"The difference between Democrats and Republicans, however intractable, remains remarkably simple. The latter, driven by hard-line Tea Party ideologues, insist that any deal on cutting the US deficit, a precondition for agreeing to raising the debt ceiling, can not include tax increases, and specifically not those on the wealthy proposed by President Obama. And the president will not countenance deep reductions in healthcare for the elderly."

That's about as clear as it gets: Republicans want to save money for the wealthy, Democrats want old people to have health care.

German magazine Der Spiegel goes through the opinions of commentators across Deutschland's political spectrum. Predictably, it goes from "What the fuck?" to "No, really, what the fuck?" And everyone knows who to blame.

For instance, Bild says, "The Republicans have turned a dispute over a technicality into a religious war, which no longer has any relation to a reasonable dispute between the elected government and the opposition."

Right-wing paper Die Welt says, "The influence of the Tea Party movement...cannot be overestimated...The movement sees traditional politics as corrupt and regards Washington as a den of iniquity..They see the other side as their enemy. Negotiations with the Democrats, whether it's about appointing a judge or the insolvency of the United States, are only successful if the enemy is defeated. Compromise, they feel, is a sign of weakness and cowardice."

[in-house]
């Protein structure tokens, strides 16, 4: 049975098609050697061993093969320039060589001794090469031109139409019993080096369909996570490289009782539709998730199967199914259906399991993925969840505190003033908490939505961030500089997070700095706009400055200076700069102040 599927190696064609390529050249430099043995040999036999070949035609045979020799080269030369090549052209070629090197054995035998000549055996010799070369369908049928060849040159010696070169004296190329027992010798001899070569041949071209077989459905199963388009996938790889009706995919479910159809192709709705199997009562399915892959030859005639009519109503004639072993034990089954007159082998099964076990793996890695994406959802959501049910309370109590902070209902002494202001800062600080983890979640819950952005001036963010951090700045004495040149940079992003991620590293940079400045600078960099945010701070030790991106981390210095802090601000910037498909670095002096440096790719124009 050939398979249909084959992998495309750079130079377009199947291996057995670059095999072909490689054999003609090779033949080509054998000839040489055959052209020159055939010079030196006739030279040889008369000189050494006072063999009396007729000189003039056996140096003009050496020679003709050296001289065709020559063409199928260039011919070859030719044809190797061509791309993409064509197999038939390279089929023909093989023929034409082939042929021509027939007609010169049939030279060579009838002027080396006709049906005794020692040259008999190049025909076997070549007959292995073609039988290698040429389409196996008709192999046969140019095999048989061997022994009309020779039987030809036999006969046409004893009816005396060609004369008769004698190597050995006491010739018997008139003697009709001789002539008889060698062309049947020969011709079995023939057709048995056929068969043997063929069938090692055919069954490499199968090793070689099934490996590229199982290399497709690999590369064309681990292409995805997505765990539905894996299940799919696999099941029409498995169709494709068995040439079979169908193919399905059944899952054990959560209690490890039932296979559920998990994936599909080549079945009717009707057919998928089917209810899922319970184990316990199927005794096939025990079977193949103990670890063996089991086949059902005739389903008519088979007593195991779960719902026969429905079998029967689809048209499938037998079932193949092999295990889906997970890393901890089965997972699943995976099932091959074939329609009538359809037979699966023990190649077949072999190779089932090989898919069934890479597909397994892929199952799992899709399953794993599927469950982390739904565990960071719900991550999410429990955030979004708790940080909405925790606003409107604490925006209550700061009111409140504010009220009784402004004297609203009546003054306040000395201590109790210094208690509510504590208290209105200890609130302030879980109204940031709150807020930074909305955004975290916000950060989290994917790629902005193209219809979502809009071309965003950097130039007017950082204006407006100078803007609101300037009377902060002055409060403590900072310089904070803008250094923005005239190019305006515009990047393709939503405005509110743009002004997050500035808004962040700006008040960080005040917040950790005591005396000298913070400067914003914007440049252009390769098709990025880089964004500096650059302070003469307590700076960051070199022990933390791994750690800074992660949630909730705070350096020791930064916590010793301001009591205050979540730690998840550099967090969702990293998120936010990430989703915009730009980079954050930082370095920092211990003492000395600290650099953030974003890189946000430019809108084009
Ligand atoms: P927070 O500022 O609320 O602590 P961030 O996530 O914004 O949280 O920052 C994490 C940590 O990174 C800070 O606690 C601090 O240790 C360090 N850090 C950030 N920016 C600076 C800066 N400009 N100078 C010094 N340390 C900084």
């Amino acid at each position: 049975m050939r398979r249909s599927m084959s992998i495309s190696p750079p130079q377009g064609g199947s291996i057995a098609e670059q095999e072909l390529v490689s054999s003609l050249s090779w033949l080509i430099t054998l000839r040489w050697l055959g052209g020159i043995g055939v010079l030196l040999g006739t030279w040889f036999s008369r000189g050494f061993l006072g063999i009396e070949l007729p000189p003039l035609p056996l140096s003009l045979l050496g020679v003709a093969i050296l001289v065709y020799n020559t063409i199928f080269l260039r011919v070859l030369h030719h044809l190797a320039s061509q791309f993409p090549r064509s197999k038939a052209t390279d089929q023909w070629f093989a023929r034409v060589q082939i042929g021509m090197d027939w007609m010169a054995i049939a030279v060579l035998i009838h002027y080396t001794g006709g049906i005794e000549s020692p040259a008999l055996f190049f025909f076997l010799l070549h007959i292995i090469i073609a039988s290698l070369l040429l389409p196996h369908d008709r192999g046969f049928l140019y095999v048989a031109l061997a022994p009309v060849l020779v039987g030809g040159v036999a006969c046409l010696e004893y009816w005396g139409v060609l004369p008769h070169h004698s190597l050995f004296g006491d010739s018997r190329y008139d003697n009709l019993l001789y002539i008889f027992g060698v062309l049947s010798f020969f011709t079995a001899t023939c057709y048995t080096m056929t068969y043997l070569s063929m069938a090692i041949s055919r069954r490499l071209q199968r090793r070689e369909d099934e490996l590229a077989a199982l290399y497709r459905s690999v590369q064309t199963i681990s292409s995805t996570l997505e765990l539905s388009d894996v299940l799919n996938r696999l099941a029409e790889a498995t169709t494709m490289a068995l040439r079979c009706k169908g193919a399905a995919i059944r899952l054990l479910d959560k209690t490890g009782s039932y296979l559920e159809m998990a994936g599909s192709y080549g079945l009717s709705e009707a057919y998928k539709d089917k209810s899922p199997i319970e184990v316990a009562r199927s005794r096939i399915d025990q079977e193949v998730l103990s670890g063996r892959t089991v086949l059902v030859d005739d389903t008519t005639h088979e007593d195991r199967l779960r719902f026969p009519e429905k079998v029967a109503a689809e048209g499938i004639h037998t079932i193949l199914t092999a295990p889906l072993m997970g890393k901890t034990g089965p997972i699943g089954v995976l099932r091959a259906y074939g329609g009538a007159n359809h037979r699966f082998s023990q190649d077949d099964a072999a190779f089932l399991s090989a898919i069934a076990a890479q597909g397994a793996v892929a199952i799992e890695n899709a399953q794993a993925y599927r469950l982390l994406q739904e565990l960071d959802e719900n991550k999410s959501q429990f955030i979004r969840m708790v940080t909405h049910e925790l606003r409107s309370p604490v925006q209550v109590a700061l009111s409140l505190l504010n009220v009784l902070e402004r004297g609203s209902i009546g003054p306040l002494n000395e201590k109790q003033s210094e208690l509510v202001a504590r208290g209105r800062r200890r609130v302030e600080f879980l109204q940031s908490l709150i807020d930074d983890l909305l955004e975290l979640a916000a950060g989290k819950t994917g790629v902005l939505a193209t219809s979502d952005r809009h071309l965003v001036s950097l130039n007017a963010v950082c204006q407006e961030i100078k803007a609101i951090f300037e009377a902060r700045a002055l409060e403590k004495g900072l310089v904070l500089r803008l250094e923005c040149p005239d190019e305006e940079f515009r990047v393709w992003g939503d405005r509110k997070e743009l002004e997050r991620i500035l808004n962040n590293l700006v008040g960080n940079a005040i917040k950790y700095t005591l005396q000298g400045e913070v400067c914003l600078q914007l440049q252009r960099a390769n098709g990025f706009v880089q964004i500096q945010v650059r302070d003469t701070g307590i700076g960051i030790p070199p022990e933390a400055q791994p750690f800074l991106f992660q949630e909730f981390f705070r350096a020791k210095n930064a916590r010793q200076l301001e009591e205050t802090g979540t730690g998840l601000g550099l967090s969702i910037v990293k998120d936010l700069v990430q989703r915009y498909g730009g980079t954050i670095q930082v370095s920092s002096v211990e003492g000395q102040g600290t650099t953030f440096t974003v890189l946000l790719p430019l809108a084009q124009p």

Meanwhile, the leftish Süddeutsche Zeitung says much the same: "It's actually unimaginable. On August 2, the US could, for the first time in its history, become insolvent because the Republican majority in the House of Representatives refuses to raise the ceiling on the national debt."

See that? Left, right, and center in Germany know: This is about Republicans playing games, not Democrats clinging to sacred cows.

The other thing you get from reading around the world is a far, far more stark view of what happens upon default. "Armageddon" is vague and drama queeny. But, for instance, a column in The Times of India warns, "There is no company in the US that would be unaffected by a government default - and no bank or other financial institution that could provide a secure haven for savings. There would be a massive run into cash, on an order not seen since the Great Depression, with long lines of people at ATMs and teller windows withdrawing as much as possible. Private credit, moreover, would disappear from the US economic system, confronting the Federal Reserve with an unpleasant choice. Either it could step in and provide an enormous amount of credit directly to households and firms (much like Gosbank, the Soviet Union's central bank), or it could stand by idly while GDP falls 20-30 % - the magnitude of decline that we have seen in modern economies when credit suddenly dries up. With the private sector in free fall, consumption and investment would decline sharply."

So, yeah, you probably want to stock up on gas for your chainsaws and ammo for the rifles. Because Republicans are hastening our horrible demise, and unless Obama is willing to step up and have an old-fashioned gunfight at the Supreme Court corral, it's zombie hordes by Christmas.